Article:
Buying all formats of British producer SOPHIE’s new album PRODUCT would set you back over $150. Besides a straightforward digital download of the eight-track release, a “catalogue” issued alongside PRODUCT’s press release highlights a CD in either a standard case, a CD in a pink or black silicon bubble case, and a 12” vinyl bundle. SOPHIE’s online store also stocks some additional merchandise to coincide with PRODUCT’s release: SOPHIE-branded puffa jackets, sunglasses, and platform shoes (none of which seem to actually exist), and a sleek black ‘silicon product’ (which does).
It’s the latter item that’s generated the most headlines. Described as “skin safe, odorless, and tasteless,” it’s basically a SOPHIE-branded sex toy—and one that costs $79 on its own. It’s a novel marketing gimmick, but it’s also exactly the sort of thing he’d sell: while SOPHIE’s music has been discussed variously with words like “cotton-candy,” “bubblegum,” and “cute,” there’s always been a transgressive undertone to it that belongs to the world of fetish clubs, S&M, and kink.
In his 2014 single “Hard” [below], an uncredited vocalist reels off a list of materials that turn them on: besides references to PVC, latex, and leatherettes, there are allusions to surgery-enhanced plastic lips and rubber dolls. “When I Rule The World,” a recent single from pop singer LIZ that was co-written and produced with SOPHIE, deals lyrically with submission and female domination (LIZ herself described SOPHIE as “very specific about how I phrase things”). Even more explicitly, last year SOPHIE created a 30-second composition titled “Torture Garden Intro,” its title a reference to the popular London fetish club, for latex brand Meat Clothing.
These synthetic and plastic materials appear in his music in other ways, too. Whether working on his own material or with pop artists like Madonna and Charli XCX, SOPHIE synthesizes his sounds from scratch, with much of PRODUCT replicating textures from the real world. It’s a overturning of the traditional, codified forms of instrumentation and arrangement, with a drum/bass/guitar model is replaced with plastic/metal/elastic. As he explained in a print interview with The Travel Almanac earlier this year, SOPHIE is interested in making music that is "purely a sensory experience that requires no intellectual analysis." It’s a similar principle to materials like latex, which for some people can provoke an immediate sensual response that goes beyond physical stimulation.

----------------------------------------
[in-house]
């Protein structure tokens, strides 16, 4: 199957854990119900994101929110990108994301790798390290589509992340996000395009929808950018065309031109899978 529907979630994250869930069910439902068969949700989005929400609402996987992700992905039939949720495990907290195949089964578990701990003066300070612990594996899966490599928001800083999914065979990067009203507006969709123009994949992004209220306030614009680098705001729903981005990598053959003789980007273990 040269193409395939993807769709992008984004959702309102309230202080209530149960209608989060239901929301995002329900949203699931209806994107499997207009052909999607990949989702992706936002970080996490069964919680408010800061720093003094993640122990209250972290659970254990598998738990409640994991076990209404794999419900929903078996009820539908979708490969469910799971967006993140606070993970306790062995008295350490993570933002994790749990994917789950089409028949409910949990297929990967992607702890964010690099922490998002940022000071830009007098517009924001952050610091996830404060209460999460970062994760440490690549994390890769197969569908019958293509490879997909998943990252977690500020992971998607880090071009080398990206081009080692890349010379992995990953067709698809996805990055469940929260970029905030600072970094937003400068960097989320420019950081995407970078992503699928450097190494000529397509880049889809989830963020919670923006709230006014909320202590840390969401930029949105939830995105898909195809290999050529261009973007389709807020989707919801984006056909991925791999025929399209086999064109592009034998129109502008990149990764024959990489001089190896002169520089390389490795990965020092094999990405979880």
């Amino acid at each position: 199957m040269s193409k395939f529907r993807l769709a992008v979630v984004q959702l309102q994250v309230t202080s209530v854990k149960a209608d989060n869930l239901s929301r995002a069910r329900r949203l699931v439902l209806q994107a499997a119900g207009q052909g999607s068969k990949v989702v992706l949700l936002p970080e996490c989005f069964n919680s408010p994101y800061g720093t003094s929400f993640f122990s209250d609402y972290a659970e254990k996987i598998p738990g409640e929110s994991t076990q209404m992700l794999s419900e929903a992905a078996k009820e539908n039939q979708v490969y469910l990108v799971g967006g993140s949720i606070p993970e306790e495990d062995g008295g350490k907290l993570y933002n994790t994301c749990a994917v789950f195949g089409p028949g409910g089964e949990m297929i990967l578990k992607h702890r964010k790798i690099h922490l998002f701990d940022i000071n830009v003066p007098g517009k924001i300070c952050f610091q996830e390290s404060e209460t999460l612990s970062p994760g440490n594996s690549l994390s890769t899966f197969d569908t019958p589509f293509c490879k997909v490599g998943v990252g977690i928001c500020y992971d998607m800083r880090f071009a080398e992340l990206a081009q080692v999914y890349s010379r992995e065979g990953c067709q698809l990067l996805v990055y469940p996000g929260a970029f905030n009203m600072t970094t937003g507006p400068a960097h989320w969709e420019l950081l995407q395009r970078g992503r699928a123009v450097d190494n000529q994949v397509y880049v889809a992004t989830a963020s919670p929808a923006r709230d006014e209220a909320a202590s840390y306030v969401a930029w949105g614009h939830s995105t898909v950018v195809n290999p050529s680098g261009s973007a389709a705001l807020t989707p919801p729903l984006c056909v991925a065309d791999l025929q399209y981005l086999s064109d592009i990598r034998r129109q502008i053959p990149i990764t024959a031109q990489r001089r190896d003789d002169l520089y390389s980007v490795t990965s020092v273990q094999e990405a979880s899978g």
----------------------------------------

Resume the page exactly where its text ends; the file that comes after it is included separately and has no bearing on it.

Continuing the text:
SOPHIE brings these material and textural qualities to the smooth silicon of PRODUCT’s sex toy. While many publications have characterized it as a “dildo” in their reporting, it actually bears more resemblance to a prostate massager, intended for male rectal stimulation. SOPHIE seems to enjoy playing with people’s preconceptions of gender and sexuality in music, going beyond traditional masculine/feminine dichotomies. He emerged from an underground electronic music scene that’s still quite straight and male; now, he’s selling a stimulator for the ‘male G-spot' through one of its most respected independent labels. It’s an idea that extends to his choice of artist alias, too. Although he’s never explicitly explained why he chose SOPHIE as his moniker, he seems well aware of the issues of feminine appropriation that surround it. Speaking to Rolling Stone, he expressed ambivalence about gender binaries, stating “I don't think that falling into those pre-defined [gender] roles helps anything.”
Still, as much as SOPHIE’s PRODUCT embraces visceral, liberating, perhaps even genderless pleasure, it also fetishizes something less sexy: consumerism. SOPHIE takes what is free—sex, streaming his music—and turns it into a physical product. "People don't like it when you take control of your own selling point and overtly present it,” SOPHIE told The Travel Almanac in the aforementioned interview. He was talking about the choice to present QT, a project that he co-produces with PC Music’s A. G. Cook, as both an actual pop star called Quinn Thomas and an energy drink called DrinkQT. He continued: “They want to be sold something...They need a selling point to a musical product, but they don't want to acknowledge that they're being sold anything."
Marketing a sex toy with your music might be a gimmick, but it’s one that follows SOPHIE’s own fascination with visceral response and immediate gratification, as well as playing with expectations of gender and sexuality. As a tool for pleasure, this stimulator only hits the spot if you're happy to pay $79 for it. As much as there are liberatory, playful ideas of sex and materiality here, there’s also a blatant joke about consumerism—and it's up to you to decide if you're buying what SOPHIE's selling.